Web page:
One will of mine, to make thy large 'Will' more.
Let no unkind, no fair beseechers kill;
Think all but one, and me in that one 'Will.'

19 January 2015

Fwd: Meet The New Zealand Opera Trio That Outsold Lorde

---------- Forwarded message ----------
From: HuffPost Arts & Books <dailybrief@huffingtonpost.com>
Date: Fri, Jan 16, 2015 at 1:30 PM
Subject: Meet The New Zealand Opera Trio That Outsold Lorde
To: 1960reunion@gmail.com

The Huffington Post
cltr shift

Culture Shift is a bi-weekly newsletter curated by the HuffPost Arts & Books editors. From literature to visual arts, poetry to performance, get your culture fix here.

This week we're talking about the opera trio that outsold Lorde, beautiful bookshops around the world, the image of the American soldier and weird Thoreau.

Meet The New Zealand Opera Trio That Outsold Lorde

sol3 mio

"Lorde may be the greatest New Zealand musical export of 2013 (or of the century, let's be real), but back home, she's got competition. The members of the improbably popular operatic trio Sol3 Mio -- pronounced So-lay Mee-oh, after the famous Neapolitan aria, ''O sole mio' -- buck all the current trends in the music industry: suit-attired belters of high notes, they're classically trained and formally inclined, closer to The Three Tenors' version of superstardom than Taylor Swift's." (Read more here)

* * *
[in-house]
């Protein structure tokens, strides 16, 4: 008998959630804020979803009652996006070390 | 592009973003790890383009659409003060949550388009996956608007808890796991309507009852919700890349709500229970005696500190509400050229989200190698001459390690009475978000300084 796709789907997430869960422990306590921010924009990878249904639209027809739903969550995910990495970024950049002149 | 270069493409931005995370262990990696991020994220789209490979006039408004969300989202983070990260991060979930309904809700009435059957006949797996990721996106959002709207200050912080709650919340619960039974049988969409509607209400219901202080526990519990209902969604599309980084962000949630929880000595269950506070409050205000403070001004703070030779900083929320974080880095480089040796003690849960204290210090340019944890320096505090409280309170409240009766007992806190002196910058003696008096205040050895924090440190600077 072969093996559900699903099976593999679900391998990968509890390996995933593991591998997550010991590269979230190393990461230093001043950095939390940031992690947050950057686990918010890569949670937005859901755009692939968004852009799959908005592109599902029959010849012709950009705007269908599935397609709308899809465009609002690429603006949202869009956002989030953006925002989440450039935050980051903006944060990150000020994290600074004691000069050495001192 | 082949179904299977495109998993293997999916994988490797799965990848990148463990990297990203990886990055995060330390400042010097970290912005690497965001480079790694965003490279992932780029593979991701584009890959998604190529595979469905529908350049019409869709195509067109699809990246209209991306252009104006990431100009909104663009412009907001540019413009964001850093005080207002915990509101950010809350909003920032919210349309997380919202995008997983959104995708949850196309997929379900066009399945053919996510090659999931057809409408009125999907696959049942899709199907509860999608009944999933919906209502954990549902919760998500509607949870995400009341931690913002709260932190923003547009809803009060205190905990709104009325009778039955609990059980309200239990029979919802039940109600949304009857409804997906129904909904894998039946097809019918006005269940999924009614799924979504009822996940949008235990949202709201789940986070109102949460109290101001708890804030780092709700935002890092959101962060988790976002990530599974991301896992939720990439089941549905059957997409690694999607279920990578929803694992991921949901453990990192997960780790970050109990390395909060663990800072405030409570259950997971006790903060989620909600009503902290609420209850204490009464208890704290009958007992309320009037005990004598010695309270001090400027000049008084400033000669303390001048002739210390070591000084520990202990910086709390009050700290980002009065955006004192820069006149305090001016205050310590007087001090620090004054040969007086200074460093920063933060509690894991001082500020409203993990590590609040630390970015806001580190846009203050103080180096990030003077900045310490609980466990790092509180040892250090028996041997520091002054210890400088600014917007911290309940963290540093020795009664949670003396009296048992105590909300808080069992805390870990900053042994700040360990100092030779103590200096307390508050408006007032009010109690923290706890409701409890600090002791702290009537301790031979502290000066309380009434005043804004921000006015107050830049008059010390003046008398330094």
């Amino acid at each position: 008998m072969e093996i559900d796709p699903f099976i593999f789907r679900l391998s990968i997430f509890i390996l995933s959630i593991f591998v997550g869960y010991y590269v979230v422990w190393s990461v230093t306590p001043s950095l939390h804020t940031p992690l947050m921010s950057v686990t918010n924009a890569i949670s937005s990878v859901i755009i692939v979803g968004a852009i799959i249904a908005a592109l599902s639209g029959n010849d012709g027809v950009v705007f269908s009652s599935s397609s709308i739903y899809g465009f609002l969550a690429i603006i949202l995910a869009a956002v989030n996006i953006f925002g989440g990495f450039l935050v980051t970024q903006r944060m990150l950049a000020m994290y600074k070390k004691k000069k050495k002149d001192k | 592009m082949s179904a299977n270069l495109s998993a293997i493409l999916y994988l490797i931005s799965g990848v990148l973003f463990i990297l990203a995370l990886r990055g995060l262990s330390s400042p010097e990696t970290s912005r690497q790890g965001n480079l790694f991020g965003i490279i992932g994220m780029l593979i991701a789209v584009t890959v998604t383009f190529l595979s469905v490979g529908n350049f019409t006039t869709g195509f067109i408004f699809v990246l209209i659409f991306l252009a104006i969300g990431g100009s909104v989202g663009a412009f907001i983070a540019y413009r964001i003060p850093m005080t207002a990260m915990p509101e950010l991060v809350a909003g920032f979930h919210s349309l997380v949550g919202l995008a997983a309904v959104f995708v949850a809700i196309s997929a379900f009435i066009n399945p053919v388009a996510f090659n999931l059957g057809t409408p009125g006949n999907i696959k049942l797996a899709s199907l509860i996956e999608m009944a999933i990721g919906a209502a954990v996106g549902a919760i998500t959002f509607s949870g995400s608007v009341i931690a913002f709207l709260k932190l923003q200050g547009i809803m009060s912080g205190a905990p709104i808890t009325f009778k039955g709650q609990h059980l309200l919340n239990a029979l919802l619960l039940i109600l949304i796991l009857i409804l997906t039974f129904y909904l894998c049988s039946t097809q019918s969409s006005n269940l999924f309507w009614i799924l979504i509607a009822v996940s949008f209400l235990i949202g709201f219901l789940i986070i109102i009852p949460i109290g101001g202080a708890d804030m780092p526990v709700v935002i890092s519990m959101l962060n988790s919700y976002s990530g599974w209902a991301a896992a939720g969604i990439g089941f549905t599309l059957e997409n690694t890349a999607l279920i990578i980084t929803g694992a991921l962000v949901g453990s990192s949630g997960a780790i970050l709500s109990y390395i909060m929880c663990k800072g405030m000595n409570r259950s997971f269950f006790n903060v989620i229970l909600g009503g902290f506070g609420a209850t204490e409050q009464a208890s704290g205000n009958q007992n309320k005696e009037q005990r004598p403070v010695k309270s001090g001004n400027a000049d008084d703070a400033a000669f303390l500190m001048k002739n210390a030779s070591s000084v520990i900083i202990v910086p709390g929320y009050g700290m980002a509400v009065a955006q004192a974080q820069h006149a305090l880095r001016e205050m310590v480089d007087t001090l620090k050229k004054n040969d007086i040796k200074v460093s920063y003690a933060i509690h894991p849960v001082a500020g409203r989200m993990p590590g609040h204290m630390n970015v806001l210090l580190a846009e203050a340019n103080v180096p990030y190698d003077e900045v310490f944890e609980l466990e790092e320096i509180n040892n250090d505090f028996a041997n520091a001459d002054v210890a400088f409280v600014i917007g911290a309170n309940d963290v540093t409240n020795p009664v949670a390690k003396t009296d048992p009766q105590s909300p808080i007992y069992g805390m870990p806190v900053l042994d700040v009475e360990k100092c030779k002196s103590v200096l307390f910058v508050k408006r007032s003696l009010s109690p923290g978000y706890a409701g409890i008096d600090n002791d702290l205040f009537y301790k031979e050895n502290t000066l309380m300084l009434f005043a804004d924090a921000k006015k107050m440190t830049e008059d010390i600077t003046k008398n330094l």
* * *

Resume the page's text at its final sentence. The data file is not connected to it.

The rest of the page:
10 Beautiful Bookshops That Will Stop You In Your Tracks


"A bibliophile cannot walk past a bookshop without slowing their step. We will linger at the window, gazing through the glass at stacks of books we have not yet read. We hover, telling ourselves we must read the pile on the nightstand before buying another. But we can't resist the lure. Before long, we open the door, sounding the tiny bell that rouses the shop cat. We're in, and we're going to be a while." (Read more here)

YZ and Her 'Amazone' Warrior Women On Senegalese Walls


"French Street Artist YZ Yseult has begun her own campaign to pay tribute to the fierce female fighters of the 19th Century West African country of Dahomey, who are more commonly referred to as Amazons. A startling narrative of female power not often heard today for some, but as YZ is researching her own history as a descendent from slaves, her portraits reflect a personal impetus to tell these stories with a new force. She has named this series of strong warriors on the street 'Amazone.'" (Read more here)

The Weird Thoreau

jeff vandermeer

The New Yorker's Joshua Rothman on the ecological eeriness of Jeff VanderMeer: "In today's literary landscape, it's natural for the Southern Reach books to find themselves grouped together with the broadly ecological, post-apocalyptic stories that are now in vogue. But there's not much that's post-apocalyptic about VanderMeer's novels. They're not interested in how life ends, but in how it changes, and they are fascinated by the question of persistence through change." (Read more here)